Our supermarket Nob Hill over the year offers up to fifteen or sixteen different apple varieties. Most other supermarkets offer considerable fewer. Sometimes you can get different kinds at farmers’ markets or roadside stands, but even here, knowing the limited experience of their clientele, the selections often duplicate what is common available.

One solution is to grow the more unique apples yourself. Rather than duplicate the fruits that are readily available (and unfortunately also offered in nurseries), try to get varieties that are not common. Usually these are available through mail order. Here are some less common apple trees.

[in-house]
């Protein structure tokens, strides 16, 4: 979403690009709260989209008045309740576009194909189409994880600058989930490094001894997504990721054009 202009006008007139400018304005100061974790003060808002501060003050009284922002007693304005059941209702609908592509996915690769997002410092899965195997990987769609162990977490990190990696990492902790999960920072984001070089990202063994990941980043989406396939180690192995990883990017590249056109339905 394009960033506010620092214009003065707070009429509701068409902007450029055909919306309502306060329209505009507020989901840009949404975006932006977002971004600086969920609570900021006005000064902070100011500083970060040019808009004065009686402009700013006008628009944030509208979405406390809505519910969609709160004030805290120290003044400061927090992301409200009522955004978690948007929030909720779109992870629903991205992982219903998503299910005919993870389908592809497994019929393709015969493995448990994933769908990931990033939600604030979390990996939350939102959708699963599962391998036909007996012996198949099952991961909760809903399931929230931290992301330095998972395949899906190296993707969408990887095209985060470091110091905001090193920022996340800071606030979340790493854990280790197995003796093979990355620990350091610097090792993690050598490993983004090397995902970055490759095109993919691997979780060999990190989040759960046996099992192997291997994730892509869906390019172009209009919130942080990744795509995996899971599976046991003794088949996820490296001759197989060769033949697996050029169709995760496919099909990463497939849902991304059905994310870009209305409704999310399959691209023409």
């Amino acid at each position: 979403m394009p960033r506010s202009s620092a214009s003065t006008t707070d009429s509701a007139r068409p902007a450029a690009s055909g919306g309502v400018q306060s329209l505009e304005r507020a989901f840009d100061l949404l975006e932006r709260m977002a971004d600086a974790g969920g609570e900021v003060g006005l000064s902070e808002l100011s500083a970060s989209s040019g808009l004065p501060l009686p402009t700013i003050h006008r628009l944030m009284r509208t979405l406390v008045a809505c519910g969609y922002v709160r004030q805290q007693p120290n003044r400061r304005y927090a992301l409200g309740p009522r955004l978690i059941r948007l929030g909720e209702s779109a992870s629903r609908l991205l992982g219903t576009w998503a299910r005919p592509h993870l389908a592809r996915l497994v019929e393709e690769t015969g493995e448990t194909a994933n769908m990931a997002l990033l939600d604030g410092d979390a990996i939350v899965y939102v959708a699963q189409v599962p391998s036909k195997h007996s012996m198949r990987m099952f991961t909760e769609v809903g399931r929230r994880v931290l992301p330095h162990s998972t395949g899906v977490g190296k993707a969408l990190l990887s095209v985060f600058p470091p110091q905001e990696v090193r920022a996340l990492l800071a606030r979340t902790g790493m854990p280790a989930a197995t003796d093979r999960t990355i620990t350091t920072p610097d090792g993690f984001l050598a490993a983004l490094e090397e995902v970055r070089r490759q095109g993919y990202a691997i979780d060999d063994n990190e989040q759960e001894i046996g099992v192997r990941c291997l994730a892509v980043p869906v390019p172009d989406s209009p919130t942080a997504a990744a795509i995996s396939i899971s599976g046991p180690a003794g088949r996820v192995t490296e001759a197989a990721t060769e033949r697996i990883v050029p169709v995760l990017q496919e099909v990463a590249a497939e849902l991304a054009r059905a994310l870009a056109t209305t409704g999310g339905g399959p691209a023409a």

One of my favorite apples is Pixie Crunch. It’s a small apple, rarely larger than a crabapple. The operating word is “crunch”; this is one noisy apple to eat. I can never have only one of these little beauties because they are so good. Whenever I walk past the tree in season, I pick one or two to crunch on and I’ll take more on the way back. The tree is prolific, but we always want more. A common reaction from someone who tries one is, Where can I get a tree?

Two trees, developed by the PRI universities, not only have great apples, but are also disease resistant. William’s Pride, which fruits in early August, produces wonderful tasting apples and they don’t ripen all at once, so you can pick them through August. At the end of the month, the Priscilla ripens, another great apple and that keeps for three months.